China and human rights: A global problem

A year ago I sat on a panel in a House of Commons committee room, alongside the former Governor of Hong Kong Lord Patten and Angela Gui, the daughter of the missing Hong Kong bookseller Gui Minhai, to launch a major new report on China’s human rights record. Britain’s former Foreign Secretary Sir Malcolm Rifkind described it as “an excellent, professional and well-researched study” with recommendations that are “spot on”, and I agree.

Members of Parliament of all parties crowded into the room to hear the report’s authors, members of the Conservative Party Human Rights Commission, explain their research and recommendations. The only person to demur was one MP with China expertise who disagreed with the report’s title, The Darkest Moment: The Crackdown on Human Rights in China 2013-2016. He disagreed, however, not because he believed the situation was better, but because he fears it will get even worse.

My engagement with the Commission’s inquiry began in March 2016 when I was invited to testify at a parliamentary hearing. I came to London, gave evidence, and had meetings with Parliamentarians. I discovered a group of people who are increasingly rare in Western democracies today: Parliamentarians and political activists bold enough to challenge their own establishment and China itself.

They called on the British government to put human rights at the centre of relations with China, to speak out publicly as well as privately about human rights concerns, and to champion individual cases of dissidents, lawyers or religious adherents jailed and tortured. They urged a “thorough, comprehensive, open and radical review of British foreign policy towards China” and benchmarks to measure progress in dialogues with China. They recommended a review of Confucius Institutes, China’s “soft power” propaganda apparatus now embedded in universities around the world. And they called for an international, independent inquiry into forced organ harvesting in China, and a ban on organ tourism.

The Darkest Moment details the crackdown on human rights lawyers, the destruction of Christian crosses in Zhejiang, the abduction of the Hong Kong booksellers, the increasing assault on civil society, the media and Internet freedom, the continuing persecution of Falun Gong practitioners, Uighurs and Tibetans, the erosion of Hong Kong’s liberties and the shocking practice of forced organ harvesting. It did not win the authors any friends in either Whitehall or Beijing – because it told the inconvenient truth.

In the year since the report’s publication, what has changed? Britain has a new prime minister, foreign secretary and chancellor of the exchequer. While continuing to emphasise the importance of relations with China, the enthusiasm appears to have cooled under the new administration. Gone is the talk of a ‘Golden Era’ in Sino-British relations, and that is for the better.

But the present British government – and indeed all western governments, including the European Union, Canada, Australia and the United States – should take note of the findings and recommendations in The Darkest Moment report. For what has certainly not changed in a year since the report’s launch is China’s human rights record. Indeed, it has continued to deteriorate.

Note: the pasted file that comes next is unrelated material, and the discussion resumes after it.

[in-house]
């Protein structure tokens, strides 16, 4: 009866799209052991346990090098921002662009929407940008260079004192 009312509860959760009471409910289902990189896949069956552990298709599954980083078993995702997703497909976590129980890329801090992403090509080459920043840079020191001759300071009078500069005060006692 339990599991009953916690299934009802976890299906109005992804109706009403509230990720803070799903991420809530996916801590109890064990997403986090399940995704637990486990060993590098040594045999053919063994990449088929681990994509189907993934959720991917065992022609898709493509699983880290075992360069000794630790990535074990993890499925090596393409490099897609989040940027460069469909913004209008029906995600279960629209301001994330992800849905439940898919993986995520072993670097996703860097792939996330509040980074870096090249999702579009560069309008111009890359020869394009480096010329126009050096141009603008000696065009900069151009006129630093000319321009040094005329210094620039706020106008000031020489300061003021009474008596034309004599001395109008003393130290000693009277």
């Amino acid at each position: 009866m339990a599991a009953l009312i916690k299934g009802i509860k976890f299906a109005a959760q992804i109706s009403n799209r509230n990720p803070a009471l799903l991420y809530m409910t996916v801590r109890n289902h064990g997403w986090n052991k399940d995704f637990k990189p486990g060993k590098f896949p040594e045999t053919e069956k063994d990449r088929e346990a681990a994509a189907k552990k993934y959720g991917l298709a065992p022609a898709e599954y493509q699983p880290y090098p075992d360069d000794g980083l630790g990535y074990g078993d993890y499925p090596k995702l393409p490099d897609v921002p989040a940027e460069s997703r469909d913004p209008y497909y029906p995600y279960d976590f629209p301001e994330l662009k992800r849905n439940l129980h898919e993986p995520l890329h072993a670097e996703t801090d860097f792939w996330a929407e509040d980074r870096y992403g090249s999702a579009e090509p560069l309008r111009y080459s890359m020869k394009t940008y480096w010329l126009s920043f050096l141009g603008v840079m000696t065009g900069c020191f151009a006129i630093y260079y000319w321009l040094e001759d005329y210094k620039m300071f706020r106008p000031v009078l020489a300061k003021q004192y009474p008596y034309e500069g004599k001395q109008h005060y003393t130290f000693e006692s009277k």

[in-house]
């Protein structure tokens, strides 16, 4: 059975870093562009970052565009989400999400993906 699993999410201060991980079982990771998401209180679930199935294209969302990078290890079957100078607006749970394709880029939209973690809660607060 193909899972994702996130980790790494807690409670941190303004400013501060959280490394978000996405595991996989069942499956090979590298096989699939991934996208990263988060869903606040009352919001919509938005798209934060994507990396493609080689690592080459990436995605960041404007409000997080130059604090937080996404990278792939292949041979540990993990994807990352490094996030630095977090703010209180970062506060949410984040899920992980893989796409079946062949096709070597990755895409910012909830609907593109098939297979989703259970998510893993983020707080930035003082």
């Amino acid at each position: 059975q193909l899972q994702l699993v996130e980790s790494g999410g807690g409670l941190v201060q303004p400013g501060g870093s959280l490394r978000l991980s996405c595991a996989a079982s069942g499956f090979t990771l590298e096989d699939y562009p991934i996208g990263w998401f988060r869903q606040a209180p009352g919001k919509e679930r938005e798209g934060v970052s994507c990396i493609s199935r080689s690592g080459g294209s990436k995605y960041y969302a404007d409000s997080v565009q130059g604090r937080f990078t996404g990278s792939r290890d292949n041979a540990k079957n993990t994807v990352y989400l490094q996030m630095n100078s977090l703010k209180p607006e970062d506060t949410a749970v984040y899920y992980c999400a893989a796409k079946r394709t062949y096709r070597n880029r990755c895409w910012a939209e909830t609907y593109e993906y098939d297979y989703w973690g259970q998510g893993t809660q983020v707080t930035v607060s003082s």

Take the case of Sun Qian, a 51 year-old Canadian citizen who was arrested in February this year in Beijing simply because of her Falun Gong spiritual practice. Sun Qian was born in China but obtained Canadian citizenship in 2007. She continued her business ties with China as vice-president of Beijing Leadman Biochemistry, a company valued at over $1.1 billion. On 19 February police stormed into her home without a warrant, blindfolded her, and took her to a detention centre. Since then she has been tortured, locked in a small, dark room and pepper-sprayed in her face and eyes. On 28 March, she was formally charged with violating article 300 of China’s criminal code – a vaguely worded provision that prohibits “using a heretical organisation to undermine the law”. Several thousands of Falun Gong practitioners have been imprisoned under this law simply for practising their beliefs.

I have launched a petition for Sun Qian’s release, and last week I spoke about her case at the United Nations. The Chinese delegation responded angrily, thumping the table, objecting to my testifying, and claiming that China is “helping” Falun Gong practitioners through extrajudicial imprisonment and torture.

Yet in the face of China’s continuing human rights violations and its increasingly aggressive behaviour around the world, too many Western democracies have failed to take a stand. Indeed, they have done the opposite: they have crumpled, compromised and kowtowed. In March, only seven EU member states signed a statement about the torture of human rights lawyers in China. Earlier this month, Greece blocked an EU statement at the UN on China’s human rights record. The Dalai Lama is increasingly shunned in western capitals. Canada’s Justin Trudeau is mute on human rights even when a Canadian citizen is detained.

Such weakness in defence of our values of democracy and human rights is not only immoral, it is profoundly counter-productive. The Chinese regime does not respect weakness. As James Macgregor, Chairman of the consulting company APCO in Shanghai, told the BBC, “if you act like a panting puppy, the object of your attention is going to think they’ve got you on a leash”. Or, to put it another way, if you try to hug a panda you are likely to get bitten. Policy-makers in the new British government, and in capitals around Europe and North America, should read The Darkest Moment, reflect carefully on its findings, and abandon the policy of appeasement that has gripped the West for too long.

Anastasia Lin is the current Miss World Canada and human rights advocate